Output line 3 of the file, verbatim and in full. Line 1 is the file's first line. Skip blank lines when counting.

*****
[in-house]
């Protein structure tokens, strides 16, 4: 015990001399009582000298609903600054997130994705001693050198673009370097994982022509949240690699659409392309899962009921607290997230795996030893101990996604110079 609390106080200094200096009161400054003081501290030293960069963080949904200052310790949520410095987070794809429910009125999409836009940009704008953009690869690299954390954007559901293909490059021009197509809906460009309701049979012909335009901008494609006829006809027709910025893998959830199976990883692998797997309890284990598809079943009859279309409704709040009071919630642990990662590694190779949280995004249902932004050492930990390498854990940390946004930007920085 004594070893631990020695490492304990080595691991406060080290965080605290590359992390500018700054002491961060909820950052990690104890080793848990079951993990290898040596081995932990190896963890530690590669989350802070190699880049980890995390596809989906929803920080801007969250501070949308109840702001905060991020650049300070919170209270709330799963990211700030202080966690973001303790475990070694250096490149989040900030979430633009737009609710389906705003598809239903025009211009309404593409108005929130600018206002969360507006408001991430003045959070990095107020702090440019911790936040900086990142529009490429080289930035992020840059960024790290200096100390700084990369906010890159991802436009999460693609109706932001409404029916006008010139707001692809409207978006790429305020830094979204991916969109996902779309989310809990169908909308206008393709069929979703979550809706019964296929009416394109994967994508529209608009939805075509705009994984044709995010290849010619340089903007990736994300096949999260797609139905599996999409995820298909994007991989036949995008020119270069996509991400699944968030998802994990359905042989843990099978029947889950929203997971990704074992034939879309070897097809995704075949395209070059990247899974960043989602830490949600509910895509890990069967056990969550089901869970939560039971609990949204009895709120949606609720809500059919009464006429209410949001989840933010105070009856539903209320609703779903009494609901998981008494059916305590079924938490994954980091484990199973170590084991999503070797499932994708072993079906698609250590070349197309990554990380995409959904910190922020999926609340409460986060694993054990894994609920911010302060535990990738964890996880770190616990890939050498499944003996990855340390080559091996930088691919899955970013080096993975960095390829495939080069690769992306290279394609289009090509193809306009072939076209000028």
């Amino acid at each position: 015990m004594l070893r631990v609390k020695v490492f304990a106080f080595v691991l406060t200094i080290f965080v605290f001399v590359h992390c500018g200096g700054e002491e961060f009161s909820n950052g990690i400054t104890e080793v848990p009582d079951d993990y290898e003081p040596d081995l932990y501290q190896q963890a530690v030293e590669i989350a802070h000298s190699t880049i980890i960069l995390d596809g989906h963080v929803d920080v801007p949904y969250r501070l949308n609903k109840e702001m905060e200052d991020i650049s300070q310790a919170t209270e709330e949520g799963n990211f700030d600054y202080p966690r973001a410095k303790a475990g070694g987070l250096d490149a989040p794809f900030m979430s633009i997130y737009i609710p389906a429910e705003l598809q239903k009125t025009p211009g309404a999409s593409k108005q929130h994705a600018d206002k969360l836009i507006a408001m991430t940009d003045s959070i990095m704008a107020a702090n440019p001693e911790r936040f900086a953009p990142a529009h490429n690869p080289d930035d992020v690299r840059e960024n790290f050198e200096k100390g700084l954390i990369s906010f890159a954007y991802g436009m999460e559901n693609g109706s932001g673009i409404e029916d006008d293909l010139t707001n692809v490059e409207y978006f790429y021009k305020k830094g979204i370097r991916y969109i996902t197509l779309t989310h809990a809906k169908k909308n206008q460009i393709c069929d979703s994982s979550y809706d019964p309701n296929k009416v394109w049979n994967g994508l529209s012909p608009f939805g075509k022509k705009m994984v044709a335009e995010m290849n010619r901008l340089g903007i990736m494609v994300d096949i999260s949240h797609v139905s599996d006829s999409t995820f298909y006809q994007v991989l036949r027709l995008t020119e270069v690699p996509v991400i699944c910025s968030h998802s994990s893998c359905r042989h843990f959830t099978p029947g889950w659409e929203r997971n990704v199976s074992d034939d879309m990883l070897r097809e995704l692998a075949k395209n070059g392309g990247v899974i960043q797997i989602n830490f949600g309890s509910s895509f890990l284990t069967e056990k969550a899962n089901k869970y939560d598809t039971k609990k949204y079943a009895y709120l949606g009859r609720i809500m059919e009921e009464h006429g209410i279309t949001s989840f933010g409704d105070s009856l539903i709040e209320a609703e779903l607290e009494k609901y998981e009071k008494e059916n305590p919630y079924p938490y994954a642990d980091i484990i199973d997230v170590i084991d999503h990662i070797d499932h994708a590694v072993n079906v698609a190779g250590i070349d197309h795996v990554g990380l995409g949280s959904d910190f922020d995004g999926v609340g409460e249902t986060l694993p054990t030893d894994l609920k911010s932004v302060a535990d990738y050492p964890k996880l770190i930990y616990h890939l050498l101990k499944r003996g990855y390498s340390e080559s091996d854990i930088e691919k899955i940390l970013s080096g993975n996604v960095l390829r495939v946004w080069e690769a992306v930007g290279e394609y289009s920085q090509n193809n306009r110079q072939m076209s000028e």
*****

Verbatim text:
């Amino acid at each position: 015990m004594l070893r631990v609390k020695v490492f304990a106080f080595v691991l406060t200094i080290f965080v605290f001399v590359h992390c500018g200096g700054e002491e961060f009161s909820n950052g990690i400054t104890e080793v848990p009582d079951d993990y290898e003081p040596d081995l932990y501290q190896q963890a530690v030293e590669i989350a802070h000298s190699t880049i980890i960069l995390d596809g989906h963080v929803d920080v801007p949904y969250r501070l949308n609903k109840e702001m905060e200052d991020i650049s300070q310790a919170t209270e709330e949520g799963n990211f700030d600054y202080p966690r973001a410095k303790a475990g070694g987070l250096d490149a989040p794809f900030m979430s633009i997130y737009i609710p389906a429910e705003l598809q239903k009125t025009p211009g309404a999409s593409k108005q929130h994705a600018d206002k969360l836009i507006a408001m991430t940009d003045s959070i990095m704008a107020a702090n440019p001693e911790r936040f900086a953009p990142a529009h490429n690869p080289d930035d992020v690299r840059e960024n790290f050198e200096k100390g700084l954390i990369s906010f890159a954007y991802g436009m999460e559901n693609g109706s932001g673009i409404e029916d006008d293909l010139t707001n692809v490059e409207y978006f790429y021009k305020k830094g979204i370097r991916y969109i996902t197509l779309t989310h809990a809906k169908k909308n206008q460009i393709c069929d979703s994982s979550y809706d019964p309701n296929k009416v394109w049979n994967g994508l529209s012909p608009f939805g075509k022509k705009m994984v044709a335009e995010m290849n010619r901008l340089g903007i990736m494609v994300d096949i999260s949240h797609v139905s599996d006829s999409t995820f298909y006809q994007v991989l036949r027709l995008t020119e270069v690699p996509v991400i699944c910025s968030h998802s994990s893998c359905r042989h843990f959830t099978p029947g889950w659409e929203r997971n990704v199976s074992d034939d879309m990883l070897r097809e995704l692998a075949k395209n070059g392309g990247v899974i960043q797997i989602n830490f949600g309890s509910s895509f890990l284990t069967e056990k969550a899962n089901k869970y939560d598809t039971k609990k949204y079943a009895y709120l949606g009859r609720i809500m059919e009921e009464h006429g209410i279309t949001s989840f933010g409704d105070s009856l539903i709040e209320a609703e779903l607290e009494k609901y998981e009071k008494e059916n305590p919630y079924p938490y994954a642990d980091i484990i199973d997230v170590i084991d999503h990662i070797d499932h994708a590694v072993n079906v698609a190779g250590i070349d197309h795996v990554g990380l995409g949280s959904d910190f922020d995004g999926v609340g409460e249902t986060l694993p054990t030893d894994l609920k911010s932004v302060a535990d990738y050492p964890k996880l770190i930990y616990h890939l050498l101990k499944r003996g990855y390498s340390e080559s091996d854990i930088e691919k899955i940390l970013s080096g993975n996604v960095l390829r495939v946004w080069e690769a992306v930007g290279e394609y289009s920085q090509n193809n306009r110079q072939m076209s000028e």